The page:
The Ministry of Economic Affairs recently announced an amendment to Volume 3 – Design Patent Substantive Examination of the Patent Examination Guidelines. On 1 November 2020 the amended version of the guidelines took effect. The amended guidelines provide applicants with a more flexible filing strategy and a more complete level of protection with regard to the appearance of their designs.
A pitfall that is difficult to avoid when determining whether a patent is non-obvious is hindsight bias when comparing a patent with prior art. This is why the Taiwan Patent Examination Guidelines have introduced secondary considerations to determine the non-obviousness of a patent, including 'unexpected results', 'long-felt but unsolved needs', 'overcoming technical prejudice' and 'commercial success'.
In a recent case, the IP Court adopted a negative stance on the issue of whether the appearance design of drugs may be regarded as trade dress of goods or services and thus be subject to Article 22(1)(1) of the Fair Trade Act. The drugs involved in this case were prescription drugs that can be obtained only with a physician's prescription. It remains to be seen whether there is any difference in legal application with respect to non-prescription drugs.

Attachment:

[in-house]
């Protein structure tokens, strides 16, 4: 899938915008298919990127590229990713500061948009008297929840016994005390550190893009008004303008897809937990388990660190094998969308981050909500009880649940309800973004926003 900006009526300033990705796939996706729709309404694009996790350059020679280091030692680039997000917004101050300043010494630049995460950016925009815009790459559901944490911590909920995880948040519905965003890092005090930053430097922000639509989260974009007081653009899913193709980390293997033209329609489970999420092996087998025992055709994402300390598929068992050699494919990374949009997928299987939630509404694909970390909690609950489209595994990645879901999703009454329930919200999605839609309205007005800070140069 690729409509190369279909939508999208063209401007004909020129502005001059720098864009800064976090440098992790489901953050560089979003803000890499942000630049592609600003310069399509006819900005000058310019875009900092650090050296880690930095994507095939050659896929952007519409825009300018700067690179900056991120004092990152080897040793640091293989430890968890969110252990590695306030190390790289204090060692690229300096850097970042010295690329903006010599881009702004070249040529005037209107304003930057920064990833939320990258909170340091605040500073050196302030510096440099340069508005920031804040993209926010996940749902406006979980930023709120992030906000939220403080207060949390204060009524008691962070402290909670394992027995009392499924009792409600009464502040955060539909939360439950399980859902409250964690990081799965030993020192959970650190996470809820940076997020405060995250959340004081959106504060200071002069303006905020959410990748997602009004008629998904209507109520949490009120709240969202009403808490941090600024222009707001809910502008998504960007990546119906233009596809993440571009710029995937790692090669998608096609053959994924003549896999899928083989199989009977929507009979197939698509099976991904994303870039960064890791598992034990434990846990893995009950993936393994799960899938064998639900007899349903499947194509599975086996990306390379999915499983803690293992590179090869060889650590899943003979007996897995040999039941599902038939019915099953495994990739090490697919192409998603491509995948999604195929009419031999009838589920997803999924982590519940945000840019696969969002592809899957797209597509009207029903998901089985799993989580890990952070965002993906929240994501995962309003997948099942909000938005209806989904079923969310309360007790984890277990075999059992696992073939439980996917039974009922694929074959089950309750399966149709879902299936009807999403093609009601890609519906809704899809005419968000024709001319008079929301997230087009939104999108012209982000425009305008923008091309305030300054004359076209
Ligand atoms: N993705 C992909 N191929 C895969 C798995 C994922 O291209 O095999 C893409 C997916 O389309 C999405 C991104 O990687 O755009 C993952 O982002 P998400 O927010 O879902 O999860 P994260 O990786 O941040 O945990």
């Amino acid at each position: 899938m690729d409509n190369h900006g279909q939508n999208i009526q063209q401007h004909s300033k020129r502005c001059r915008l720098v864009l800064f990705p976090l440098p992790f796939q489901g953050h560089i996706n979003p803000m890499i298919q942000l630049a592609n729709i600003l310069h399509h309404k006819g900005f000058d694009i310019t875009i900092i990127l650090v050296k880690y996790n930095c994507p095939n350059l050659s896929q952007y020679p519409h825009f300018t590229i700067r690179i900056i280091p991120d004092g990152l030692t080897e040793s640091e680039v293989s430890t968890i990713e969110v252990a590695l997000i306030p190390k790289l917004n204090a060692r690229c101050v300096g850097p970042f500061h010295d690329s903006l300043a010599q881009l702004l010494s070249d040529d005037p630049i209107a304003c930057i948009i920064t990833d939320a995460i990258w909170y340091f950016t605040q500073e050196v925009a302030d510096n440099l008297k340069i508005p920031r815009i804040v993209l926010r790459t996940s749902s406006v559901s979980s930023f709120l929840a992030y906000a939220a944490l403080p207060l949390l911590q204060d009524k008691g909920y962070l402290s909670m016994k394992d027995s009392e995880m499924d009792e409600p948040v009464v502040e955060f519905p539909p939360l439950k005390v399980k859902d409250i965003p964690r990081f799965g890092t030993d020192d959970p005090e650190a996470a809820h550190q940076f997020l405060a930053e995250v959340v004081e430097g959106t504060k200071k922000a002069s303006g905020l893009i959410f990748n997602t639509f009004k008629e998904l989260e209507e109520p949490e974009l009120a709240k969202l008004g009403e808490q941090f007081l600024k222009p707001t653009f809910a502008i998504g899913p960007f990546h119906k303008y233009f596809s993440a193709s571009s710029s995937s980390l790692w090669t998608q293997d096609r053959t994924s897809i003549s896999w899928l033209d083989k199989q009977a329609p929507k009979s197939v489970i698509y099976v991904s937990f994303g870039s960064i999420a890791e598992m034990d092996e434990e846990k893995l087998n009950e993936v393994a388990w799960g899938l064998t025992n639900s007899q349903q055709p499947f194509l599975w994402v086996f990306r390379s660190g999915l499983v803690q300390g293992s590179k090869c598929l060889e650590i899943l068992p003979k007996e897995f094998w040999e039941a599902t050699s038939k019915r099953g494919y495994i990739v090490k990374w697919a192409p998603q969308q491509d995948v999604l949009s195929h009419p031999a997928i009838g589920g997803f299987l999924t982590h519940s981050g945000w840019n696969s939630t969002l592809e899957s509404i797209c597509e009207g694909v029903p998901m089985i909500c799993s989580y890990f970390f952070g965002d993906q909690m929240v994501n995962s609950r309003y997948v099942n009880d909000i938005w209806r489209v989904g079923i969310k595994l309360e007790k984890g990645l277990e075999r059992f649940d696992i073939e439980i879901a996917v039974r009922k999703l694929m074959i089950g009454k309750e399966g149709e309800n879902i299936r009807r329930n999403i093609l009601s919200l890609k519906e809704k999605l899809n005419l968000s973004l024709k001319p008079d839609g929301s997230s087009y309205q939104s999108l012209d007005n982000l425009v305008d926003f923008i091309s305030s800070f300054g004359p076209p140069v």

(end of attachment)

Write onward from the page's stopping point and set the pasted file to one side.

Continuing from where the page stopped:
Since the inception of laid-open patent applications, the Taiwan Intellectual Property Office (TIPO) has allowed any party to provide relevant materials to support rejections of subject patent applications before the examination decision is rendered. Having sustained the foregoing provision for several years, TIPO recently amended the rule by deleting the original restriction that supporting materials may be submitted only after a patent application is laid open.
In 2012 Taiwan and Japan signed a patent prosecution highway (PPH) programme to better facilitate patent cooperation. In 2014 the programme (known as the 'PPH MOTTAINAI') was amended to relax a restriction which meant that only search and examination results of the office of first filing were permissible as a reference for the office of second filing. On 1 May 2020 the PPH MOTTAINAI became permanently effective.